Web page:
Both splicing and disorder are more common in multicellular eukaryotes than in lower organisms. Dunker wondered whether this trend might be more than coincidence. Structures are available for only five pairs of alternatively spliced isoforms but, in three pairs, the regions present in one splice form but absent in another are found within disordered regions.
To expand the dataset, the authors compared various databases of disorder and of splicing. Indeed, alternatively spliced regions were strongly biased toward disorder. Their flexibility probably improves the odds that an addition or deletion will not impede folding and thus lead to aggregates.
Splicing in disordered regions might also increase functional diversity. Unlike structured domains, which use far-flung residues to build a single functional unit, disordered regions often use a compact and linear series of residues to create a particular functional unit. “You get more bang for your buck,” says Dunker. “Just splice out ten consecutive residues, and a whole function is gone.”
Disordered domains can evolve quickly, given their structural freedom, and often bind several partners. As disordered regions are commonly signaling and regulatory domains, more disorder and more splicing might have contributed to the emergence of cellular specialization. “With different splicing in different cells,” says Dunker, “the signaling network becomes radically altered.” Splicing out a piece of a disordered region in BRCA1, for example, eliminates p53 binding.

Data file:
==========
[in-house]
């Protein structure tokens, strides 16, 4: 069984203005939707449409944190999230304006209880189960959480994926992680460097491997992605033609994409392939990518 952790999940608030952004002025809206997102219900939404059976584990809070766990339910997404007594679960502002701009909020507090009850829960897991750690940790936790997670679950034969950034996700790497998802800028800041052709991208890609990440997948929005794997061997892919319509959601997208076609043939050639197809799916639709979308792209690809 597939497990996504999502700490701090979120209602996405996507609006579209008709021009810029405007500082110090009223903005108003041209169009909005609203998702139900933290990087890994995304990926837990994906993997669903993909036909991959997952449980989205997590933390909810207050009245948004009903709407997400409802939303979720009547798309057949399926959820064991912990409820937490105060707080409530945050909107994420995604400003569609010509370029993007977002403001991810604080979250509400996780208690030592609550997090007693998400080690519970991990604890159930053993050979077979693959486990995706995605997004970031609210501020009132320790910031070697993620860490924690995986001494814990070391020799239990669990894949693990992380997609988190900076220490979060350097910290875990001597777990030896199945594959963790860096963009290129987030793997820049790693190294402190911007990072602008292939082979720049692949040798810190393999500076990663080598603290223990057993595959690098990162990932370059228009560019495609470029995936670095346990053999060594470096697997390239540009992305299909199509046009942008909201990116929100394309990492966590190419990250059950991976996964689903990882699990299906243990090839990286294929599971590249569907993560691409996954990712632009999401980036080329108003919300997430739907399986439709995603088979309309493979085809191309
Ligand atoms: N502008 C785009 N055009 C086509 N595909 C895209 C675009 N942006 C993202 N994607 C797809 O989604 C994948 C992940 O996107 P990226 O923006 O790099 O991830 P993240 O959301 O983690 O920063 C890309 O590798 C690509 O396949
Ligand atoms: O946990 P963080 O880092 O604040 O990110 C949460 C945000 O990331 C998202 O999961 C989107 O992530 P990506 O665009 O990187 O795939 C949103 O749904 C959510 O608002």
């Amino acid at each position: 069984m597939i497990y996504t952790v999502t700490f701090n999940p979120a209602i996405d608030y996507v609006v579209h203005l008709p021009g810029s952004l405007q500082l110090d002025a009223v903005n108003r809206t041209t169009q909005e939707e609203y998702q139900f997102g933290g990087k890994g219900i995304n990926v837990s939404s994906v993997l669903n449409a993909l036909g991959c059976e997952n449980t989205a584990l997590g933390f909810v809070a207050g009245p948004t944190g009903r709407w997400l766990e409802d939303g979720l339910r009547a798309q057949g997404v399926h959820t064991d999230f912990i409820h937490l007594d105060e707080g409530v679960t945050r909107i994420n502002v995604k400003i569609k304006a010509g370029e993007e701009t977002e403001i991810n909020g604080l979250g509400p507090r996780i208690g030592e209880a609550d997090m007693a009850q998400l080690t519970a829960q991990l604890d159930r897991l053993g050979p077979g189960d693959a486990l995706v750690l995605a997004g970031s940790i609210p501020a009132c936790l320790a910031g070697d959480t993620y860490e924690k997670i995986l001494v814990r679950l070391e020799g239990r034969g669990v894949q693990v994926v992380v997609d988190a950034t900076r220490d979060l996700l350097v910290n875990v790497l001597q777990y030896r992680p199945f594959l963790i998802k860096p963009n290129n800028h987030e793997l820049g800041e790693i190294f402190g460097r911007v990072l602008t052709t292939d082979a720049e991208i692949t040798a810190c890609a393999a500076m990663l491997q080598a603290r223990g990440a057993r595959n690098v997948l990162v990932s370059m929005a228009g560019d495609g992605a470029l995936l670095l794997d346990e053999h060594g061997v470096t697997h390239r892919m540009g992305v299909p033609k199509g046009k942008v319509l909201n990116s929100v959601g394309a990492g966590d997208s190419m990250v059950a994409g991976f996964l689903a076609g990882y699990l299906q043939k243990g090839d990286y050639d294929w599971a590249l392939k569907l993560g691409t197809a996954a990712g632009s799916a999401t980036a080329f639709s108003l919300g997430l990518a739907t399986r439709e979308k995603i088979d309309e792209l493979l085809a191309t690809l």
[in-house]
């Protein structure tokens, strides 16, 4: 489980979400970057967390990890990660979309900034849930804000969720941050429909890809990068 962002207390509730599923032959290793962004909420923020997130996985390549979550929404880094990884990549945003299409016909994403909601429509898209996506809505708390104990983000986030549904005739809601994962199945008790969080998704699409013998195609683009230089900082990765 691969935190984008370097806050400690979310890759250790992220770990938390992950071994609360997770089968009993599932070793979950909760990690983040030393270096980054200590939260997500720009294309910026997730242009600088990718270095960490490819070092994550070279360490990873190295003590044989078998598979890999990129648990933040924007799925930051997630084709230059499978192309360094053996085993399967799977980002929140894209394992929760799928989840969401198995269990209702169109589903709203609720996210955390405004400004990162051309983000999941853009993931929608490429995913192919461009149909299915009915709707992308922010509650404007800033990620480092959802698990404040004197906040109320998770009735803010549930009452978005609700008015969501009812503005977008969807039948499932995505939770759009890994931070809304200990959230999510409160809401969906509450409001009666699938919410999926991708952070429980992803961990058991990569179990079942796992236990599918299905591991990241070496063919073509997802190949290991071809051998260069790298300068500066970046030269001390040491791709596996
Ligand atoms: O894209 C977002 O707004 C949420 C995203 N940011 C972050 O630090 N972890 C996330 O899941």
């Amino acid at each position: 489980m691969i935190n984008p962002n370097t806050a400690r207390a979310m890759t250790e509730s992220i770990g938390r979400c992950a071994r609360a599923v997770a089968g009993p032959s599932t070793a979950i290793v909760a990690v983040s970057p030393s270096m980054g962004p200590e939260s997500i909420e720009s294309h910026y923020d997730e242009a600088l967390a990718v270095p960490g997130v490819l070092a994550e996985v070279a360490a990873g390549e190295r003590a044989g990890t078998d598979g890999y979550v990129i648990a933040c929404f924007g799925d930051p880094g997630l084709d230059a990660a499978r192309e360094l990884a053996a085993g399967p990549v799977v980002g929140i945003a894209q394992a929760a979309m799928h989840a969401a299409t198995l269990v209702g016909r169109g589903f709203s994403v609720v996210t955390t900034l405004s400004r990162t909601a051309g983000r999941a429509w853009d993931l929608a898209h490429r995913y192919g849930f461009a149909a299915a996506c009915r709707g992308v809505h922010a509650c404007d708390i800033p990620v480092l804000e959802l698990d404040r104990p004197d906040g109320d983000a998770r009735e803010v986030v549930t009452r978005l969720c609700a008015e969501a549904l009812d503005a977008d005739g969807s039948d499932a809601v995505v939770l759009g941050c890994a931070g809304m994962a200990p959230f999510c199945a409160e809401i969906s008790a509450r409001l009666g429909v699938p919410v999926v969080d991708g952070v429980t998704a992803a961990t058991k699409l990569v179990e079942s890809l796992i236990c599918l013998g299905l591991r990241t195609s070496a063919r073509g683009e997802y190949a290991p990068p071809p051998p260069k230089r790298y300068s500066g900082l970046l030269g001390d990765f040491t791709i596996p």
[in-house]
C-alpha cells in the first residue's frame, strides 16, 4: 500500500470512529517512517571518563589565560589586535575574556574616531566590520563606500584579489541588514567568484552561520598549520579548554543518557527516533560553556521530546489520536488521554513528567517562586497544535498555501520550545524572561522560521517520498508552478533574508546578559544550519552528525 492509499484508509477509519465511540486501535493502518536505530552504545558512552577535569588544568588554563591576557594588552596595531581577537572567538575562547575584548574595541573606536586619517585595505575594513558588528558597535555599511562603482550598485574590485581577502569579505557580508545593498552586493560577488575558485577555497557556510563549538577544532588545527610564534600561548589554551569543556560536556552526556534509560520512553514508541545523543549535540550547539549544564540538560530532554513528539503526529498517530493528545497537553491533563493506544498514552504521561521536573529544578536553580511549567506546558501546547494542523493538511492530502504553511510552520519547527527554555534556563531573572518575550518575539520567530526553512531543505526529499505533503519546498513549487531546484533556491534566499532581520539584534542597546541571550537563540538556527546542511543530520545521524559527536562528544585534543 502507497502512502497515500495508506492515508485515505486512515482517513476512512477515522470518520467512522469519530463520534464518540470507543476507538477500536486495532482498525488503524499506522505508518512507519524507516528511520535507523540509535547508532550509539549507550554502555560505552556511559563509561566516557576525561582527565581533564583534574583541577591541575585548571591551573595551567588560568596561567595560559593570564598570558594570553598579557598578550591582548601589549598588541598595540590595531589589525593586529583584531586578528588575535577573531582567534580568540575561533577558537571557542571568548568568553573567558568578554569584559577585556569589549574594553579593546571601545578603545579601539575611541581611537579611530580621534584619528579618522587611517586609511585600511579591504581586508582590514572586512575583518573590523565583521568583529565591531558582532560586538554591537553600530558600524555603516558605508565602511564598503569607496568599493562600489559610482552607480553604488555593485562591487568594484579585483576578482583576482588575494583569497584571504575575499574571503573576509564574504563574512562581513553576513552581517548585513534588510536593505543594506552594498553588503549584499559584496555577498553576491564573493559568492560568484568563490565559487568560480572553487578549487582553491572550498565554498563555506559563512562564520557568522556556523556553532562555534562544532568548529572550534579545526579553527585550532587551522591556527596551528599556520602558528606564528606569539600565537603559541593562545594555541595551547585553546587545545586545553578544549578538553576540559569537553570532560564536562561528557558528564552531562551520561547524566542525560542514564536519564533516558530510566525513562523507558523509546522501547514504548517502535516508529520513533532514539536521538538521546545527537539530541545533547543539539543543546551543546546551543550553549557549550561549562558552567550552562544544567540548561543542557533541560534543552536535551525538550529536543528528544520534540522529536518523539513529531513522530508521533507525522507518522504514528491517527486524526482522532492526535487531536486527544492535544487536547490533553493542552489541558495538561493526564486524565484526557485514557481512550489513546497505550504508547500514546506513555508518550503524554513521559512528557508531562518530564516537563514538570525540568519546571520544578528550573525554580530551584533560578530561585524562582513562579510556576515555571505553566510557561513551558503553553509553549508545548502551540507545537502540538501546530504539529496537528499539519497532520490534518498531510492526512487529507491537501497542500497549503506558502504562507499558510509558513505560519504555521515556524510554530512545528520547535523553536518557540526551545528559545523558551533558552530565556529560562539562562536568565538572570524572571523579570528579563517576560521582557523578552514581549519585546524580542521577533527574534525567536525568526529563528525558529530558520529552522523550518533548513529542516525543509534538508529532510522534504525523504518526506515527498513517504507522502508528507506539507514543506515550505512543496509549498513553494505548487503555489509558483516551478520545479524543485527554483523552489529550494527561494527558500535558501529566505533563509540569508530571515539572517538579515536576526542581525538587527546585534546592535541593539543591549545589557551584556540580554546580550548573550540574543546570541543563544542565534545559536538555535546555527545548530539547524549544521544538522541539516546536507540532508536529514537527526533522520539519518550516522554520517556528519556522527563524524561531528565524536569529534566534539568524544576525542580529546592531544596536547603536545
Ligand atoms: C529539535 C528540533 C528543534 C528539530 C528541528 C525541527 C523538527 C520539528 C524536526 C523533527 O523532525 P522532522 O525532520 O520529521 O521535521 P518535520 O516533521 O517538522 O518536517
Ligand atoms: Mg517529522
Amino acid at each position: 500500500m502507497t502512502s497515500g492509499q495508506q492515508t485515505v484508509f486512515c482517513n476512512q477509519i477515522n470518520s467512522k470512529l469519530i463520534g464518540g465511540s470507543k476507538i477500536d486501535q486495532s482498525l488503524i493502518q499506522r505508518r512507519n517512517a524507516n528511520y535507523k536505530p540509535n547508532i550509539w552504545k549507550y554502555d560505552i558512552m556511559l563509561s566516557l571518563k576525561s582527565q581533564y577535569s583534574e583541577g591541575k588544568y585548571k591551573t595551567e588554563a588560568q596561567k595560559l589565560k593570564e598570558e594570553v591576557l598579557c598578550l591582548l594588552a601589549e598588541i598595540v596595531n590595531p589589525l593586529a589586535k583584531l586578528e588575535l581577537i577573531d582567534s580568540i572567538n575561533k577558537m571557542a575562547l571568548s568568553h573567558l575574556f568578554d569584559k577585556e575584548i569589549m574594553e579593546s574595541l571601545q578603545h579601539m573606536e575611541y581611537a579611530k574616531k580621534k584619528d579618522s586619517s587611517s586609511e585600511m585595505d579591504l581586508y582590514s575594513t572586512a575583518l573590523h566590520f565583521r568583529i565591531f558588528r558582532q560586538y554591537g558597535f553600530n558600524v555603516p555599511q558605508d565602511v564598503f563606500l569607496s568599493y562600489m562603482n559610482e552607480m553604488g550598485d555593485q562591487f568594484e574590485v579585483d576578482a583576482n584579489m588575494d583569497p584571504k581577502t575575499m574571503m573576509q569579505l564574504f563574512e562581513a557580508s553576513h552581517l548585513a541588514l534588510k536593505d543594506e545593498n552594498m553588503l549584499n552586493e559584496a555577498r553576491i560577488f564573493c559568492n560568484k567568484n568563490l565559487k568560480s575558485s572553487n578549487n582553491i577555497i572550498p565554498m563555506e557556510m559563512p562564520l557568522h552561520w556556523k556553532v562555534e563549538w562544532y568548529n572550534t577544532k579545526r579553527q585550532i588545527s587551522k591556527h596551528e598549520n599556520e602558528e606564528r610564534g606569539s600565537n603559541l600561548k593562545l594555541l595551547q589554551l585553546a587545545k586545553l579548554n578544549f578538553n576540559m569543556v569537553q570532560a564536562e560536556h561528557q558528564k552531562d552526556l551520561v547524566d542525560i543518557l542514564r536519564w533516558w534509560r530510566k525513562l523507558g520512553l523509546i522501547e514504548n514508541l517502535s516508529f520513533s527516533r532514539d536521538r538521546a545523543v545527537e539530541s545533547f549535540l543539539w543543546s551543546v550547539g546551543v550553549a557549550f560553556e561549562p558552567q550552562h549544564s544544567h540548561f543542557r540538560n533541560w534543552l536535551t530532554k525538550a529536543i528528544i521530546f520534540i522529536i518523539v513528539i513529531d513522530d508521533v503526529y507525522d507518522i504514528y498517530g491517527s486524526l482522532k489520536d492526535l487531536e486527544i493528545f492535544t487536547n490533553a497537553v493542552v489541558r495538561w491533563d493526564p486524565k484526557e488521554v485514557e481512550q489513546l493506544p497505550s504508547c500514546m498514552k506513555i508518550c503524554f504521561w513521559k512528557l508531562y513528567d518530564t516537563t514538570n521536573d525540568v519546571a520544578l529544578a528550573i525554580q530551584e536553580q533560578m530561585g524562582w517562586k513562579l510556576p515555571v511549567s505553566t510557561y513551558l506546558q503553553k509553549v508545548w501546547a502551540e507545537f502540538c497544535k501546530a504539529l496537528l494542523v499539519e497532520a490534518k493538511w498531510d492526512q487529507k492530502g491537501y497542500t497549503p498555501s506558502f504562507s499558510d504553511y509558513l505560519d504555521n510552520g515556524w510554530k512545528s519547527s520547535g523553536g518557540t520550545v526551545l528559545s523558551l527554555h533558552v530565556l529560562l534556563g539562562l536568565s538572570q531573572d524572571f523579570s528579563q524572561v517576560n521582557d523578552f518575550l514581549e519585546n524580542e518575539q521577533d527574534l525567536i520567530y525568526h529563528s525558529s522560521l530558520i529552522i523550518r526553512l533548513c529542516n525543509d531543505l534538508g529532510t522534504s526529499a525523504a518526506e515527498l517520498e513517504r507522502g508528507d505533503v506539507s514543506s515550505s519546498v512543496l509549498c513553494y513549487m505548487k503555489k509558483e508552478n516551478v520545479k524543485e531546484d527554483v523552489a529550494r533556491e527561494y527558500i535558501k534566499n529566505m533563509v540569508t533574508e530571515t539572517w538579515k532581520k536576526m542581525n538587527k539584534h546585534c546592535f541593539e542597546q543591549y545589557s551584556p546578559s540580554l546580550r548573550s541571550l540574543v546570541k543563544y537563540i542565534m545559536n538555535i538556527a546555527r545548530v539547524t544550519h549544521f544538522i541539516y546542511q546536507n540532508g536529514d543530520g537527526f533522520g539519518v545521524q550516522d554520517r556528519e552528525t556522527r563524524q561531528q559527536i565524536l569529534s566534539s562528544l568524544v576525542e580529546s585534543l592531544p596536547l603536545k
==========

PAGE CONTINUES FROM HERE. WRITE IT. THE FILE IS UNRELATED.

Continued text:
Testing this evolutionary hypothesis, however, will take time. To start, the group would like to work out the major signaling network differences between a pair of similar but distinct cell types, perhaps from a simple multicellular organism like the sponge, and then determine whether the changes relate to alternative splicing within disordered regions.